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Archive for September 9th, 2010

I sympathize with almost all taxpayers, but it’s difficult to feel sorry for government workers who get in trouble with the IRS. Compensation packages for federal bureaucrats are twice as lucrative as those for workers in the productive sector of the economy and their pensions are similarly extravagant. Yet they often can’t be bothered to fully pay their taxes, owing billions of dollars to the IRS according to a Washington Post report. Among the biggest scofflaws are the folks at the Postal Service, who have accumulated more than $283 million of unpaid taxes. Retired bureaucrats, meanwhile, have amassed nearly $455 million of back taxes. Even tax collectors sometimes fall behind. Treasury Department bureaucrats owe $7.7 million. How hard can it be for them to walk down the hallway and cough up? Or do they think they’re exempt since their boss barely got a slap on the wrist after “forgetting” to declare $80,000? The most startling part of the story, though, is the degree of tax dodging on Capitol Hill. Here’s an excerpt from the story.

Capitol Hill employees owed $9.3 million in overdue taxes at the end of last year… The debt among Hill employees has risen at a faster rate than the overall tax debt on the government’s books, according to Internal Revenue Service data. …The IRS data…shows 638 employees, or about 4 percent, of the 18,000 Hill workers owe money, a slightly higher percentage than the 3 percent delinquency rate among all returns filed nationwide. …”If you’re on the federal payroll and you’re not paying your taxes, you should be fired,” [Congressman] Chaffetz said in an interview. He said the policy should apply across the board and “there should be no special exemptions.”

The shocking part about this blurb, at least to me, is not the 638 staffers who owe money to the IRS. It’s the fact that there are 18,000 bureaucrats working for Congress. Do 100 Senators and 435 Representatives really need that many attendants? How I long for the good ol’ days, when each politician had about two staffers. I suspect it’s no coincidence that the federal government was a much smaller burden back when there were far fewer staff.

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Here’s a story for the better-late-than-never file. Former Cuban dictator Fidel Castro confessed that communism doesn’t work and that his nation’s economic system should not be emulated.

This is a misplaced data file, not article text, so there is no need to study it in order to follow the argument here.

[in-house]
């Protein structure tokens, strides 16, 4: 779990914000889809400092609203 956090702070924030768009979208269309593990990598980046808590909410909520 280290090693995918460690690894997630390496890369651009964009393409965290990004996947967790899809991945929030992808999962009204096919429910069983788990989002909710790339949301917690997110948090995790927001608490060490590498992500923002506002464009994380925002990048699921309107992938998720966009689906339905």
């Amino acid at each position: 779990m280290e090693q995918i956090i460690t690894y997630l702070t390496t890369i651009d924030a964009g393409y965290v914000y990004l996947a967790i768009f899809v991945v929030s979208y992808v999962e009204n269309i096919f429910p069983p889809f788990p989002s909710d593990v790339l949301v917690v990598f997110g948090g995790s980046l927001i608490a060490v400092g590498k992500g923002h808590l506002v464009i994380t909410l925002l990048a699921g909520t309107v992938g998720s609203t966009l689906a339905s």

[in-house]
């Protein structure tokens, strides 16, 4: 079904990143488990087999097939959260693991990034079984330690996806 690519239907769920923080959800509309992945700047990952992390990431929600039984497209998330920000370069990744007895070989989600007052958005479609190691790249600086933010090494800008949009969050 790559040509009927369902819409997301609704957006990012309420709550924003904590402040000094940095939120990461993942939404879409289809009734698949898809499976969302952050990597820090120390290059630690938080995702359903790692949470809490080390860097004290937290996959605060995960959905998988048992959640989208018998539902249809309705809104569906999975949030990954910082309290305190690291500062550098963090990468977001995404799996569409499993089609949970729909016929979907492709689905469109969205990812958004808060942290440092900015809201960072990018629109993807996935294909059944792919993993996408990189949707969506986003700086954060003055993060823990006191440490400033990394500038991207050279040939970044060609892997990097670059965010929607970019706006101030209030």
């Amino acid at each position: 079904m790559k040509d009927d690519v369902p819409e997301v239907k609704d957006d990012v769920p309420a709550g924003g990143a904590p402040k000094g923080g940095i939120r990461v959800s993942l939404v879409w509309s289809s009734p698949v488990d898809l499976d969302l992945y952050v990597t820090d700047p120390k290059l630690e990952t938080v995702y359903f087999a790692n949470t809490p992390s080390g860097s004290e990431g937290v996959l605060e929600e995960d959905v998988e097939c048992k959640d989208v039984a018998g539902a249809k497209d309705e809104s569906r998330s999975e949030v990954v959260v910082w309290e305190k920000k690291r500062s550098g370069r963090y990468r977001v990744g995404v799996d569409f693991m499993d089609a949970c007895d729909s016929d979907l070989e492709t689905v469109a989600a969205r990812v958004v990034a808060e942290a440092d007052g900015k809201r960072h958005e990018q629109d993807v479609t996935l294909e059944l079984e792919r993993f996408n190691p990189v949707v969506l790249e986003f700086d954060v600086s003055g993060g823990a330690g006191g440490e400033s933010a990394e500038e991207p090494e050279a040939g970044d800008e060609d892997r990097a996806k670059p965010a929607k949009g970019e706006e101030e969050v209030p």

Fidel Castro told a visiting American journalist that Cuba’s communist economic model doesn’t work, a rare comment on domestic affairs from a man who has conspicuously steered clear of local issues since stepping down four years ago. The fact that things are not working efficiently on this cash-strapped Caribbean island is hardly news. Fidel’s brother Raul, the country’s president, has said the same thing repeatedly. But the blunt assessment by the father of Cuba’s 1959 revolution is sure to raise eyebrows. Jeffrey Goldberg, a national correspondent for The Atlantic magazine, asked if Cuba’s economic system was still worth exporting to other countries, and Castro replied: “The Cuban model doesn’t even work for us anymore” Goldberg wrote Wednesday in a post on his Atlantic blog.

Too bad Castro didn’t have this epiphany 50 years ago. The Cuban people languish in abject poverty as a result of Castro’s oppressive policies. Food is harshly rationed and other basic amenities are largely unavailable (except, of course, to the party elite). This chart, comparing inflation-adjusted per-capita GDP in Chile and Cuba, is a good illustration of the human cost of excessive government. Living standards in Cuba have languished. In Chile, by contrast, the embrace of market-friendly policies has resulted in a huge increase in prosperity. Chileans were twice as rich as Cubans when Castro seized control of the island. After 50 years of communism in Cuba and 30 years of liberalization in Chile, the gap is now much larger.

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I sometimes joke that the French are the world’s most statist people. I have no idea if that is actually true, but the latest protests in France certainly are a good piece of evidence. French workers (especially government bureaucrats) are protesting a plan to increase the retirement age from 60 to 62. They apparently think marching in the street will magically change demographic reality. I discuss this issue in a new Cato Institute Podcast.

Incidentally, my comments are not favorable to Sarkozy. I point out that his pension proposal is just a tiny step in the right direction, and that any positive impact is undermined by concomitant class-warfare tax increases.

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